After US intelligence services claimed they believe Saudi Crown Prince Mohammed bin Salman ordered the killing and mutilation of Washington Post columnist Jamal Khashoggi in 2018, Biden committed throughout his campaign to make him a “pariah”, New York Times reported.

Moreover, American munitions fragments have also been discovered in Yemen where people have died as a result of Saudi air attacks. On being asked about those attacks, Resnick said that the US wants to ensure that American weapons are employed in ways that advance US national security.

She further stressed that the US will continue to cooperate with partners to avert civilian deaths.

A Less Stealthy F-35 For UAE?

The F-35 fighter jet deal with the UAE is a politically contentious one. Questions surrounding the UAE’s military actions in Yemen and Washington ensuring Israel’s ‘qualitative military edge’ in the Middle East are intertwined.

For months, reports have circulated that the Biden administration is delaying the sale of the F-35 fighter jet, except if the UAE promises to terminate a 5G contract with the controversial Chinese telecom company, Huawei.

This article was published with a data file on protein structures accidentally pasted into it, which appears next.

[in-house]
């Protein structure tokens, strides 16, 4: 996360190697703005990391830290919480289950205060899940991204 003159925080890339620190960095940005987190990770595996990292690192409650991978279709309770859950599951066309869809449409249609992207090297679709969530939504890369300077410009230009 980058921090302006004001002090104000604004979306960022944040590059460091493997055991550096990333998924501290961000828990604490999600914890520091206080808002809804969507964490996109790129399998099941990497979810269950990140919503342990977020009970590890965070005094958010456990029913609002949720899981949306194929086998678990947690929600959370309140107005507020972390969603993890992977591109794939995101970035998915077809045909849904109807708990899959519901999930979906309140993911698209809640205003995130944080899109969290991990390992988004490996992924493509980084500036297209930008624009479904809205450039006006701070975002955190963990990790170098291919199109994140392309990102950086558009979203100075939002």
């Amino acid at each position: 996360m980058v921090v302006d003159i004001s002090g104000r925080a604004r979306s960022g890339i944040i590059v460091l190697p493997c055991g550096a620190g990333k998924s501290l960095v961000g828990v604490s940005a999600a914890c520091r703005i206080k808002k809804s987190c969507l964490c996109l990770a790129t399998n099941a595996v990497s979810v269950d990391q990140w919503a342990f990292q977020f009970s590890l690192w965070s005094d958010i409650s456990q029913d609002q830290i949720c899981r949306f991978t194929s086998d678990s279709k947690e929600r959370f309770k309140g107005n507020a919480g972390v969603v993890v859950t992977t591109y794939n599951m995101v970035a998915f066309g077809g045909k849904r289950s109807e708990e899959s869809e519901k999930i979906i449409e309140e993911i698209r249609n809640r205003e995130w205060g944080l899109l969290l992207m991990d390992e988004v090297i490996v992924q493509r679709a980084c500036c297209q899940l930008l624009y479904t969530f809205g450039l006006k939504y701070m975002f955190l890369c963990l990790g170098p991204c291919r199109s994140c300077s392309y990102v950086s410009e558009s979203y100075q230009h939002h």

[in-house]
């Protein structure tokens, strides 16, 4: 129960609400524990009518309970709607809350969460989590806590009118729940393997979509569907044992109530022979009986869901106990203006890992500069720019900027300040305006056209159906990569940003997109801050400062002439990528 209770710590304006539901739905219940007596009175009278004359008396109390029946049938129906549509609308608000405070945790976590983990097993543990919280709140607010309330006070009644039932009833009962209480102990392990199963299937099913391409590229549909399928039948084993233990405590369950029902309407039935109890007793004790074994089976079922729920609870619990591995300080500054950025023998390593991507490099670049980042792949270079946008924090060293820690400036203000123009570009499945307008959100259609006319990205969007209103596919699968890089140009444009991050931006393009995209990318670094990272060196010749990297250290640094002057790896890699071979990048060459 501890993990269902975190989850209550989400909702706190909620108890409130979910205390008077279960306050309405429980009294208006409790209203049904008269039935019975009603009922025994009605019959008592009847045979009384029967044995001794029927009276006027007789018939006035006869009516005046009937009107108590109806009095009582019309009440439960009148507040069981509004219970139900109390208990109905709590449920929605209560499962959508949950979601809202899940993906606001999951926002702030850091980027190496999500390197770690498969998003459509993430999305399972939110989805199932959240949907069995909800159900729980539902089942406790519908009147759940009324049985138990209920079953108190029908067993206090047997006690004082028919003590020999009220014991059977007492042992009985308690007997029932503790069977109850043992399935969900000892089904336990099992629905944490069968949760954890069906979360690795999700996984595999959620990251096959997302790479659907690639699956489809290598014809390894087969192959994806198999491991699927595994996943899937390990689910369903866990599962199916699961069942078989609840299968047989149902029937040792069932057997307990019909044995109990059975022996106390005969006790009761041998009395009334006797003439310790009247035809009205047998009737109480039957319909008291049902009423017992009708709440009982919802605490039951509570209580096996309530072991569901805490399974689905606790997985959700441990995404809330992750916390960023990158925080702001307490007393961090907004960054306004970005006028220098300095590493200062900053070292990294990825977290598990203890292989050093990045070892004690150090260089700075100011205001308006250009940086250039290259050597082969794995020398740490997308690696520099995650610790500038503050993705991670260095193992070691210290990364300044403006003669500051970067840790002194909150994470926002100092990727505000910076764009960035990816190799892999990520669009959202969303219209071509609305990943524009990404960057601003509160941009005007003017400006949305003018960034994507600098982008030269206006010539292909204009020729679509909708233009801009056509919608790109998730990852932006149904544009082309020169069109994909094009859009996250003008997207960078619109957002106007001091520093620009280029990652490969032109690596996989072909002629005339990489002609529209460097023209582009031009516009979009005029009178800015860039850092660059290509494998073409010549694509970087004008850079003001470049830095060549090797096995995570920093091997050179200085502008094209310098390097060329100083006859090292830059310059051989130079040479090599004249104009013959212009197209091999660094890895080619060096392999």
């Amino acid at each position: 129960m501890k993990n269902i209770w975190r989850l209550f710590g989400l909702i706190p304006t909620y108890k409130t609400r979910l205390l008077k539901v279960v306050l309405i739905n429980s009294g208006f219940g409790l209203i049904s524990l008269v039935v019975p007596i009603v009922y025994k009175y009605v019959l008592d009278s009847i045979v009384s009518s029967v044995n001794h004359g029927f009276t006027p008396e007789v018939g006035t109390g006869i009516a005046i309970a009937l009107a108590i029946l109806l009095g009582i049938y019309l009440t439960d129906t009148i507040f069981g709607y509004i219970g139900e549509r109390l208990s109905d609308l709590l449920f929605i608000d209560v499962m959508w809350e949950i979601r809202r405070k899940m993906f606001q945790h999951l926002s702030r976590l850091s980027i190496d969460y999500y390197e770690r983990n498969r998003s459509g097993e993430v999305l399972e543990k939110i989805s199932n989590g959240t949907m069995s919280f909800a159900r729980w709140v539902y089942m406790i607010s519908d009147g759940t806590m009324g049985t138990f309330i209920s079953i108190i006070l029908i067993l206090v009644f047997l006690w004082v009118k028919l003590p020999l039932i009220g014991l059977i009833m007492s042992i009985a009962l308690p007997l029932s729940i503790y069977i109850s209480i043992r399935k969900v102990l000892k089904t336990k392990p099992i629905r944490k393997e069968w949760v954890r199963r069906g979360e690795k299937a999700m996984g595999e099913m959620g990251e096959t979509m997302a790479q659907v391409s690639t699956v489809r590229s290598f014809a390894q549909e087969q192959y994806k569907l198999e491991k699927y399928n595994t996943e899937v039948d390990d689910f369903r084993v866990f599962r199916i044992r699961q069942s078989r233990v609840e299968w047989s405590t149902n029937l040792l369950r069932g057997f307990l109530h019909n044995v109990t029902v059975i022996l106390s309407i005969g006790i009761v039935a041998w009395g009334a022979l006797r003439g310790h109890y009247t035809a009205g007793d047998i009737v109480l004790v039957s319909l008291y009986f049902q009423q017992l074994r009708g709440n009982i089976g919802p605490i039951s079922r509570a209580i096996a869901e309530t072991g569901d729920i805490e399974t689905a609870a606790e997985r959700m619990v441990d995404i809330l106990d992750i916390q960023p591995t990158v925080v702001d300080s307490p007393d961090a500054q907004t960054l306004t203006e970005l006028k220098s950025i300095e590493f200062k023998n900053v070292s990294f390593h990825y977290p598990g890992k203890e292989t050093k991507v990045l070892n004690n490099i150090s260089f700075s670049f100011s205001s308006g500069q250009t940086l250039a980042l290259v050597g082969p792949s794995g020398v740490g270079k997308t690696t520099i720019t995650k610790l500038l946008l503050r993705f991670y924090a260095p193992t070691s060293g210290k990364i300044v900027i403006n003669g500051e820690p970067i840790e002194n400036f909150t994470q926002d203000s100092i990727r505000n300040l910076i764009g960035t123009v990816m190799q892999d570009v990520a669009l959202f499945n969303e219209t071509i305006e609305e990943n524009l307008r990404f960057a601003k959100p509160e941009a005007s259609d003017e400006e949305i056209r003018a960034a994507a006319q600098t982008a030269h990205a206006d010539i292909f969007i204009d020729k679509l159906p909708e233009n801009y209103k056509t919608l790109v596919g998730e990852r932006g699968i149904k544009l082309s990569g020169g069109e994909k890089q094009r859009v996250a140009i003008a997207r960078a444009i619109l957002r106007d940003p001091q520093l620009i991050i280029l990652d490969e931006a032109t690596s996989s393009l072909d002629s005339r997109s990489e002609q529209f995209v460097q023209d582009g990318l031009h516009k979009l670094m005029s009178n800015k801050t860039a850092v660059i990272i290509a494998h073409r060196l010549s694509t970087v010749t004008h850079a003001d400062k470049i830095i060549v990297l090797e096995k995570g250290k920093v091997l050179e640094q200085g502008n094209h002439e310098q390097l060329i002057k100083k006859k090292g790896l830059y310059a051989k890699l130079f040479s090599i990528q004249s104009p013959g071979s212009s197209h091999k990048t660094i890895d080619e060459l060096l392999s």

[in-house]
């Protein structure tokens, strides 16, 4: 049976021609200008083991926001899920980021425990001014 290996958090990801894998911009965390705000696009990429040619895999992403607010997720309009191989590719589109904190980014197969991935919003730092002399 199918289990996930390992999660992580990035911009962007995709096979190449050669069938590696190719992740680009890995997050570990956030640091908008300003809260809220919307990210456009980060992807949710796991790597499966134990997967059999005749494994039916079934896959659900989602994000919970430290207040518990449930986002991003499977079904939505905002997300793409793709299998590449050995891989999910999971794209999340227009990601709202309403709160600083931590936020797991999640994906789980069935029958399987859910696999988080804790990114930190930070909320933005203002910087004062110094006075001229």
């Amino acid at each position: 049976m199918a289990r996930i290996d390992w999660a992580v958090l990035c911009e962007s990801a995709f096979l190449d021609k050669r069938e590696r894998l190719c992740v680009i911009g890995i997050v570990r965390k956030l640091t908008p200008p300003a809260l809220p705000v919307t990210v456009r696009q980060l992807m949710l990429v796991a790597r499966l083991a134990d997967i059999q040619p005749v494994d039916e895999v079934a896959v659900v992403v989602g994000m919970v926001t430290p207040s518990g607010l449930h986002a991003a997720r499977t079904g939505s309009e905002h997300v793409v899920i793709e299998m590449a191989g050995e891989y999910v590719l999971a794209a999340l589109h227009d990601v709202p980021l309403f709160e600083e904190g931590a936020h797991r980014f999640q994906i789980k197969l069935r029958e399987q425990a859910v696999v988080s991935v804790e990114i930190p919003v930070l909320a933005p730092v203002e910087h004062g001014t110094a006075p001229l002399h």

As reported earlier by Reuters, Washington is exploring methods to make Lockheed Martin’s F-35 fighters ‘less stealthy’ for the sale to the UAE.

Authorities are figuring out how to deliver the jets to the UAE while retaining Israel’s regional air superiority. When it comes to purchasing new weapons, Israel normally has a five-year jumpstart over other US partners in the Middle East.

Israel received their first F-35 aircraft in December 2016.

Israeli F-35 Adir
An Israeli F-35 Adir. (Wikipedia)

Authorities are aiming to make the F-35s more visible to Israeli radars. However, it’s unclear whether the US will alter the UAE’s F-35 fighter jet or equip Israel with some technology that can keep track of the UAE’s stealth aircraft.

Ryan Bohl, Stratfor’s Middle East and North Africa analyst at RANE, quoted by Forbes as saying that to retain Israel’s qualitative military edge, the US may provide Israelis with offsetting advantages such as additional arms sales or customized F-35s, while the Emiratis receive a more limited version of F-35.

Mark Cancian, a senior consultant at the Center for Strategic and International Studies said that Israel may use the rationale of retaining air supremacy to request long-range weapons like Lockheed’s Joint Air-to-Surface Standoff Missiles or various sorts of ground-based weaponry.

Earlier, as EurAsian Times reported – Israel was initially upset with the deal and the country’s defense officials confirmed that it has asked senior US officials to consider removing barriers to sell F-22 Raptors to the Israeli Air Force, as they look to restore air superiority in the region.

The overseas sale of the F-22 Raptors is forbidden by federal law, under the “Obey Amendment”, which states – “None of the funds made available in this Act may be used to approve or license the sale of F-22 advanced tactical fighter to any foreign government.”